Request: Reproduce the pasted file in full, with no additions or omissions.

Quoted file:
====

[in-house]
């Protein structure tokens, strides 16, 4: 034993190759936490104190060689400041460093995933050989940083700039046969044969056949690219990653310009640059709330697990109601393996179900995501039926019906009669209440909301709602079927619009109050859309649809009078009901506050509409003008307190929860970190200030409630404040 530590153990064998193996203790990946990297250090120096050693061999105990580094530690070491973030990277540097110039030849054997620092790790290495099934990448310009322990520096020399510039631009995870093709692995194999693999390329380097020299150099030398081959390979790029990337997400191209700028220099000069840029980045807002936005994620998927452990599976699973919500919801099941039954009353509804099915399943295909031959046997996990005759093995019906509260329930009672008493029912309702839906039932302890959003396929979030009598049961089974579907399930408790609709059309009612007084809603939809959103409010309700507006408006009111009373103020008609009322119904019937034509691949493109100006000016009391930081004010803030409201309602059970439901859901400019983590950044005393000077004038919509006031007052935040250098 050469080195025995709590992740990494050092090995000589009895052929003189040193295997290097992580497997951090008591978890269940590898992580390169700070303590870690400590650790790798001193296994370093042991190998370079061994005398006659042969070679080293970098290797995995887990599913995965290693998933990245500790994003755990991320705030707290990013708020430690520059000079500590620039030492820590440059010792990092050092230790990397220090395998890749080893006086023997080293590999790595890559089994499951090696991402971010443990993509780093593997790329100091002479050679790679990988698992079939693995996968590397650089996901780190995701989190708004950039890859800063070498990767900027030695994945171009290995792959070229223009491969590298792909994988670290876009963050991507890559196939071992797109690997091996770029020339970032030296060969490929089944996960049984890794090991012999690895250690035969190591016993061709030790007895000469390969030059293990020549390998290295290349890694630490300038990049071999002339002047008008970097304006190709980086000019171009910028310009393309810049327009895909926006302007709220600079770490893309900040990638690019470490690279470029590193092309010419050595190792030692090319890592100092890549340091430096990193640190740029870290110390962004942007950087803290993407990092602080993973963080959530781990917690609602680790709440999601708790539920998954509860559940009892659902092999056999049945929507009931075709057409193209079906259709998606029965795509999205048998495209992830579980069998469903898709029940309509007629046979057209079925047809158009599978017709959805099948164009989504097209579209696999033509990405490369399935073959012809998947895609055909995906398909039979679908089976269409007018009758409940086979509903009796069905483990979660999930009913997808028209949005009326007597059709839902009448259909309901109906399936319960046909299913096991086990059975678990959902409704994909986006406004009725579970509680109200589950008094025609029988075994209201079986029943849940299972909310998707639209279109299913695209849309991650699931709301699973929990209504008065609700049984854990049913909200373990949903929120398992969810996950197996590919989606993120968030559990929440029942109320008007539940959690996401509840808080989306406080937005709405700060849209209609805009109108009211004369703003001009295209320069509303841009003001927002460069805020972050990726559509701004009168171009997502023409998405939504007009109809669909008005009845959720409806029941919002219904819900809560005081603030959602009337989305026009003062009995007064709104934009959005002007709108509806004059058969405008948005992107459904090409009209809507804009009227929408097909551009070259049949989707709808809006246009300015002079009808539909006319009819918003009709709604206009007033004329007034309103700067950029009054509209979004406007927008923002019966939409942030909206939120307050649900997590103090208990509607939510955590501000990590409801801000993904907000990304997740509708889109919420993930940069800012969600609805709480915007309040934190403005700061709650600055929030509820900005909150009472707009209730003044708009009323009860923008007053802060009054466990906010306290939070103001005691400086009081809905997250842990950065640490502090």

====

[in-house]
């Protein structure tokens, strides 16, 4: 034993190759936490104190060689400041460093995933050989940083700039046969044969056949690219990653310009640059709330697990109601393996179900995501039926019906009669209440909301709602079927619009109050859309649809009078009901506050509409003008307190929860970190200030409630404040 530590153990064998193996203790990946990297250090120096050693061999105990580094530690070491973030990277540097110039030849054997620092790790290495099934990448310009322990520096020399510039631009995870093709692995194999693999390329380097020299150099030398081959390979790029990337997400191209700028220099000069840029980045807002936005994620998927452990599976699973919500919801099941039954009353509804099915399943295909031959046997996990005759093995019906509260329930009672008493029912309702839906039932302890959003396929979030009598049961089974579907399930408790609709059309009612007084809603939809959103409010309700507006408006009111009373103020008609009322119904019937034509691949493109100006000016009391930081004010803030409201309602059970439901859901400019983590950044005393000077004038919509006031007052935040250098 050469080195025995709590992740990494050092090995000589009895052929003189040193295997290097992580497997951090008591978890269940590898992580390169700070303590870690400590650790790798001193296994370093042991190998370079061994005398006659042969070679080293970098290797995995887990599913995965290693998933990245500790994003755990991320705030707290990013708020430690520059000079500590620039030492820590440059010792990092050092230790990397220090395998890749080893006086023997080293590999790595890559089994499951090696991402971010443990993509780093593997790329100091002479050679790679990988698992079939693995996968590397650089996901780190995701989190708004950039890859800063070498990767900027030695994945171009290995792959070229223009491969590298792909994988670290876009963050991507890559196939071992797109690997091996770029020339970032030296060969490929089944996960049984890794090991012999690895250690035969190591016993061709030790007895000469390969030059293990020549390998290295290349890694630490300038990049071999002339002047008008970097304006190709980086000019171009910028310009393309810049327009895909926006302007709220600079770490893309900040990638690019470490690279470029590193092309010419050595190792030692090319890592100092890549340091430096990193640190740029870290110390962004942007950087803290993407990092602080993973963080959530781990917690609602680790709440999601708790539920998954509860559940009892659902092999056999049945929507009931075709057409193209079906259709998606029965795509999205048998495209992830579980069998469903898709029940309509007629046979057209079925047809158009599978017709959805099948164009989504097209579209696999033509990405490369399935073959012809998947895609055909995906398909039979679908089976269409007018009758409940086979509903009796069905483990979660999930009913997808028209949005009326007597059709839902009448259909309901109906399936319960046909299913096991086990059975678990959902409704994909986006406004009725579970509680109200589950008094025609029988075994209201079986029943849940299972909310998707639209279109299913695209849309991650699931709301699973929990209504008065609700049984854990049913909200373990949903929120398992969810996950197996590919989606993120968030559990929440029942109320008007539940959690996401509840808080989306406080937005709405700060849209209609805009109108009211004369703003001009295209320069509303841009003001927002460069805020972050990726559509701004009168171009997502023409998405939504007009109809669909008005009845959720409806029941919002219904819900809560005081603030959602009337989305026009003062009995007064709104934009959005002007709108509806004059058969405008948005992107459904090409009209809507804009009227929408097909551009070259049949989707709808809006246009300015002079009808539909006319009819918003009709709604206009007033004329007034309103700067950029009054509209979004406007927008923002019966939409942030909206939120307050649900997590103090208990509607939510955590501000990590409801801000993904907000990304997740509708889109919420993930940069800012969600609805709480915007309040934190403005700061709650600055929030509820900005909150009472707009209730003044708009009323009860923008007053802060009054466990906010306290939070103001005691400086009081809905997250842990950065640490502090």